The Archive Would Like Your Videos

Starting with any of Hadleigh High Street

We all have them – short videos taken with old movie cameras or old camcorders, but if you have the opportunity to transfer them to digital format, they could be shown with an article on this website.

I am no photographer, but to show you what I mean, view the video in this article that I just took with my cheap compact camera in January 2015 with some shots of Hadleigh High Street from St James to the Old Fire Station. We may all know what it looks like now, but just think if we could compare this with footage from the 1960s or even earlier.

If you would be happy to share such short digital clips from your home movies with the Archive, you could submit them yourself directly (if under 20MB) or send them into the Archive for the editors to put a sample on the website under your name.

We would love old videos showing the businesses that have moved on from Hadleigh High Street or Thundersley village over the years or perhaps some video of a family wedding showing Hadleigh or Thundersley churches. How about an event in the old Public Hall?

One day, we would like to be able to convert your old video films and tapes for you, but this can cost several hundred pounds per film and money would have to be specially raised for such a project.  However, if you have some old films you wish to donate and have conserved, there are two larger archives which may be able to assist.

The East Anglian Film archive may be contacted at It’s not known whether or not they are still collecting, but they seem to be the right place for local films to be deposited and there appears to be a shortage of South Essex films on their archive.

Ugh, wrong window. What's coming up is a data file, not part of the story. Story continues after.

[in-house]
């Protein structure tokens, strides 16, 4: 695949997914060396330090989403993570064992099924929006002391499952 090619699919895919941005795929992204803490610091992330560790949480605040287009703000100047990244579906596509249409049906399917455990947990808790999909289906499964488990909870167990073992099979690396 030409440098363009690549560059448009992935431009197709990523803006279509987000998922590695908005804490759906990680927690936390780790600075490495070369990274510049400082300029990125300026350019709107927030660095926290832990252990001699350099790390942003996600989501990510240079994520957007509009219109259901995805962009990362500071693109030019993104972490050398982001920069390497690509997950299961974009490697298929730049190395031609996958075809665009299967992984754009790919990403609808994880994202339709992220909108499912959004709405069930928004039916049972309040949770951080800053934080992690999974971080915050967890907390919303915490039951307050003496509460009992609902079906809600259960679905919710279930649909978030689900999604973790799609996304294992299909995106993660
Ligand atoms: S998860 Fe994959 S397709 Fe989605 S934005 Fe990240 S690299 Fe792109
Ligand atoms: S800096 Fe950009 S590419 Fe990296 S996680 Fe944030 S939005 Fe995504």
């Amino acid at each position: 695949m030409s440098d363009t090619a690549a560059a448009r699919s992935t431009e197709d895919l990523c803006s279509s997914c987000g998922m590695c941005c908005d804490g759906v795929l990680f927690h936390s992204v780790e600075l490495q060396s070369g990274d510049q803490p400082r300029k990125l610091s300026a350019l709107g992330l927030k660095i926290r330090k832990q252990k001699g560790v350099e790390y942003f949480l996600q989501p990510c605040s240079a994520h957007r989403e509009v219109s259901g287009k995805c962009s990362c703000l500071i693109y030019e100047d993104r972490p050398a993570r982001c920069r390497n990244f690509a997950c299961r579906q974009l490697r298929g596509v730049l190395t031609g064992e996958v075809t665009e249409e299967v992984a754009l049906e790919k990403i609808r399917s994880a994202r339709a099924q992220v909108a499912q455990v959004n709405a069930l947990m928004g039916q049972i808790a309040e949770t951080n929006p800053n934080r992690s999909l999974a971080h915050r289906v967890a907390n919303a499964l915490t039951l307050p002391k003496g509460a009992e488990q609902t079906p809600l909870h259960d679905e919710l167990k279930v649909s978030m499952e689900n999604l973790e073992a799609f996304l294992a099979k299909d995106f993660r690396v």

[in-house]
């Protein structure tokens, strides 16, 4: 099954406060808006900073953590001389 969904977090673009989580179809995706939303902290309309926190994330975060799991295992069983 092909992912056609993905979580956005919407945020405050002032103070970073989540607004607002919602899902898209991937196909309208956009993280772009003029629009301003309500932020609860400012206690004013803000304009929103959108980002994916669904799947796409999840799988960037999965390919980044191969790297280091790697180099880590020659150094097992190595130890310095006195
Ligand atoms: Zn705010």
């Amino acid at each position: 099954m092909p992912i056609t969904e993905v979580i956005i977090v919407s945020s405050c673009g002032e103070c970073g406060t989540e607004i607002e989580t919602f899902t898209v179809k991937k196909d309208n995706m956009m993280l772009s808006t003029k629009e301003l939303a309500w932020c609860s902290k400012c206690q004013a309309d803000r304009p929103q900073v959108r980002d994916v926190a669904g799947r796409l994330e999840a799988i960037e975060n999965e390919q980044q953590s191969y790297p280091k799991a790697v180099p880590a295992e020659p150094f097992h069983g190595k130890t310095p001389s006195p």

However, if you have any footage showing any London Borough, then “London’s Screen Archives”, the network of London organisations looking after heritage film run by Film London,would love to hear from you. See their website at which, if you search for Canvey for example, will enable you to see film footage of Canvey seafront in the late 1960s and early 70s when a London estate made their annual coach trips to the seaside.

And as London occupiers have records of London, local residents in our area may have home movies of London which London’s Screen Archives would love to discuss with you.

Unfortunately, old films from the 1890s up to the time when videos came into play are on film which is even now not always recoverable through deterioration. However, if it’s not done soon, they will decay too much and never be seen again. Apparently, even video tape can deteriorate beyond useful life within 15 years! (I must get my old home videos digitised before I lose them forever).

If suitable for their needs, Film London can raise funds to have your family movies preserved for posterity and give you a dvd copy to keep yourself.

This article has been submitted on behalf of the Editors of the Hadleigh & Thundersley Community Archive who can be contacted at

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